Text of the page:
A famous old conjecture is that infinitely many primes of form n^2+1
I have no idea how to settle that, but can one instead settle this easier problem:
are there infinitely many n such that n^2+1 is either prime or "P2"
(product of two primes)?
The answer is YES!
Harald A. Helfgott: On the square-free sieve, Acta Arithmetica 115,4 (2004) 349-402
T. Estermann: Einige S"atze "uber quadratfreie Zahlen, Math. Annalen 105 (1931) 653-662.
we know that there are infinitely many n^2+1 which are squarefree.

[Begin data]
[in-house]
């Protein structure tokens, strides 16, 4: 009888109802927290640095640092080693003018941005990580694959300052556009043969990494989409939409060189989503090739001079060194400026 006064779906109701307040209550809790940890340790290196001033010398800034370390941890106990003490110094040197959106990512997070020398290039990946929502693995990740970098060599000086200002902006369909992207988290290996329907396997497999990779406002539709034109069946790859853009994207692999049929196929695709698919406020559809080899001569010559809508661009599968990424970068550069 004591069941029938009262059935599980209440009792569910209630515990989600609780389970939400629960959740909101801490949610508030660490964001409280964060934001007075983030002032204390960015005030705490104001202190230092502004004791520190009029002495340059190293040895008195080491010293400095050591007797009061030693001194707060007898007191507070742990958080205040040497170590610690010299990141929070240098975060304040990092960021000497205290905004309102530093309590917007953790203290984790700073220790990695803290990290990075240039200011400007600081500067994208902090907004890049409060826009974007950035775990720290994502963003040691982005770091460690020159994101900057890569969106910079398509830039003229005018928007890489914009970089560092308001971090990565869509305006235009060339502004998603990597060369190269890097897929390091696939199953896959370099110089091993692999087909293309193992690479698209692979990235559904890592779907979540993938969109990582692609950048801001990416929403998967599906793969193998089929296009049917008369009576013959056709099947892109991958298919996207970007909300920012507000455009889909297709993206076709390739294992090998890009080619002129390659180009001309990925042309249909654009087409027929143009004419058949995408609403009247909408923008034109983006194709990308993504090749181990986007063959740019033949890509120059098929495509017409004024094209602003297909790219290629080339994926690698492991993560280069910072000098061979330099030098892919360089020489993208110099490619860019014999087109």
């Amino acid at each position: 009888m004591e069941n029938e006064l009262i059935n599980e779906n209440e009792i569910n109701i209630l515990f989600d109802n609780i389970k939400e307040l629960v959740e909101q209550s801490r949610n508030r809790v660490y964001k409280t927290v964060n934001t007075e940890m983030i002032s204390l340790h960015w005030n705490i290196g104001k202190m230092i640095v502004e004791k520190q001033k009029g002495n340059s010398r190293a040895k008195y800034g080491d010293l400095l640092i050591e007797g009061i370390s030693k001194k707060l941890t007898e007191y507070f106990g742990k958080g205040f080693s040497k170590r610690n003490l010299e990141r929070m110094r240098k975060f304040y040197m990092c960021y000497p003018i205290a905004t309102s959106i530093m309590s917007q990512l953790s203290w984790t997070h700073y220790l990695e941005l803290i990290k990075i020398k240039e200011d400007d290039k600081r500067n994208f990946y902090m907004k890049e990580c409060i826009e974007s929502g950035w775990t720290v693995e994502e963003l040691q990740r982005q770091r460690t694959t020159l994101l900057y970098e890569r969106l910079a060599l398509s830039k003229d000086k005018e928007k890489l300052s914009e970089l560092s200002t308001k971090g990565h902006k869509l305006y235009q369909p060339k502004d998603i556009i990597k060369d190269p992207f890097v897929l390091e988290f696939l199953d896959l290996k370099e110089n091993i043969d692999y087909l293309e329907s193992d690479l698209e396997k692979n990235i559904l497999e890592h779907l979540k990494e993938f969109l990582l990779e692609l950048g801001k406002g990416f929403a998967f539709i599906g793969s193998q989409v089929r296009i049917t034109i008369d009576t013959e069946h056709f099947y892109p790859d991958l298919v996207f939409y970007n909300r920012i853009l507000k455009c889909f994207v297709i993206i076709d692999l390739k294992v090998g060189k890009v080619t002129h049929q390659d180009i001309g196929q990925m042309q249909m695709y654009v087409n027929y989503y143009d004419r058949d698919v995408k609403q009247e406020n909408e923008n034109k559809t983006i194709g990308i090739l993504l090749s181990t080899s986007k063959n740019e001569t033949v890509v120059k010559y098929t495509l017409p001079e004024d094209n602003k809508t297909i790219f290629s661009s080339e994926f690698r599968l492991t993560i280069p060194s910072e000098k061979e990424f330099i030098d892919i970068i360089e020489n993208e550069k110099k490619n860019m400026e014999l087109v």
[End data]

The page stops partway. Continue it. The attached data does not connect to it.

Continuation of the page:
Henryk Iwaniec: Almost-primes represented by quadratic polynomials
Inventiones math. 47,2 (1978) 171-188
we know that any polynomial P(n) that is not trivially excluded
represents an infinity of numbers that are products of <=k primes,
where k=degP + const*log(degP).
Finally, Iwaniec as his Main Theorem shows there are an infinite set of n such
that n^2+1 is a product of at most two primes. Also works for 4*n^2+1 and
indeed for any irreducible quadratic P(n) with P(0)=1, and the count of such n
below X is show to grow eventually at last proportionally to X/logX;
proportionality constant depends on P in a simple way.